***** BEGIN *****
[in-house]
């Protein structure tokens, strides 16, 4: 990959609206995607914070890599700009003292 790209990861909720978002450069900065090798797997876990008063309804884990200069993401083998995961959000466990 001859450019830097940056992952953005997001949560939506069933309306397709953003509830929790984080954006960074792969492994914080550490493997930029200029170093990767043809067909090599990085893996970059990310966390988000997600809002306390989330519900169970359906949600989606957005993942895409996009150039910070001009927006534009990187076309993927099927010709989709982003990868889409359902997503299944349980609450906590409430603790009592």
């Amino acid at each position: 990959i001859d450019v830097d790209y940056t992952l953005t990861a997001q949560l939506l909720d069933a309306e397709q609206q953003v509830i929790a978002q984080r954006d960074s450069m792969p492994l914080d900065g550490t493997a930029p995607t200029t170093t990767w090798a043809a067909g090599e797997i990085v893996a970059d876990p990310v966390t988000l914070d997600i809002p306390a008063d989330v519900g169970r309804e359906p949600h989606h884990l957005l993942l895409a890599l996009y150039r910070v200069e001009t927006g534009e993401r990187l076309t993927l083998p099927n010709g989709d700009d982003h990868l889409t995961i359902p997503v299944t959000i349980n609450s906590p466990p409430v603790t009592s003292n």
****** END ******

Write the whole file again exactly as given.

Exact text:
[in-house]
């Protein structure tokens, strides 16, 4: 990959609206995607914070890599700009003292 790209990861909720978002450069900065090798797997876990008063309804884990200069993401083998995961959000466990 001859450019830097940056992952953005997001949560939506069933309306397709953003509830929790984080954006960074792969492994914080550490493997930029200029170093990767043809067909090599990085893996970059990310966390988000997600809002306390989330519900169970359906949600989606957005993942895409996009150039910070001009927006534009990187076309993927099927010709989709982003990868889409359902997503299944349980609450906590409430603790009592």
């Amino acid at each position: 990959i001859d450019v830097d790209y940056t992952l953005t990861a997001q949560l939506l909720d069933a309306e397709q609206q953003v509830i929790a978002q984080r954006d960074s450069m792969p492994l914080d900065g550490t493997a930029p995607t200029t170093t990767w090798a043809a067909g090599e797997i990085v893996a970059d876990p990310v966390t988000l914070d997600i809002p306390a008063d989330v519900g169970r309804e359906p949600h989606h884990l957005l993942l895409a890599l996009y150039r910070v200069e001009t927006g534009e993401r990187l076309t993927l083998p099927n010709g989709d700009d982003h990868l889409t995961i359902p997503v299944t959000i349980n609450s906590p466990p409430v603790t009592s003292n």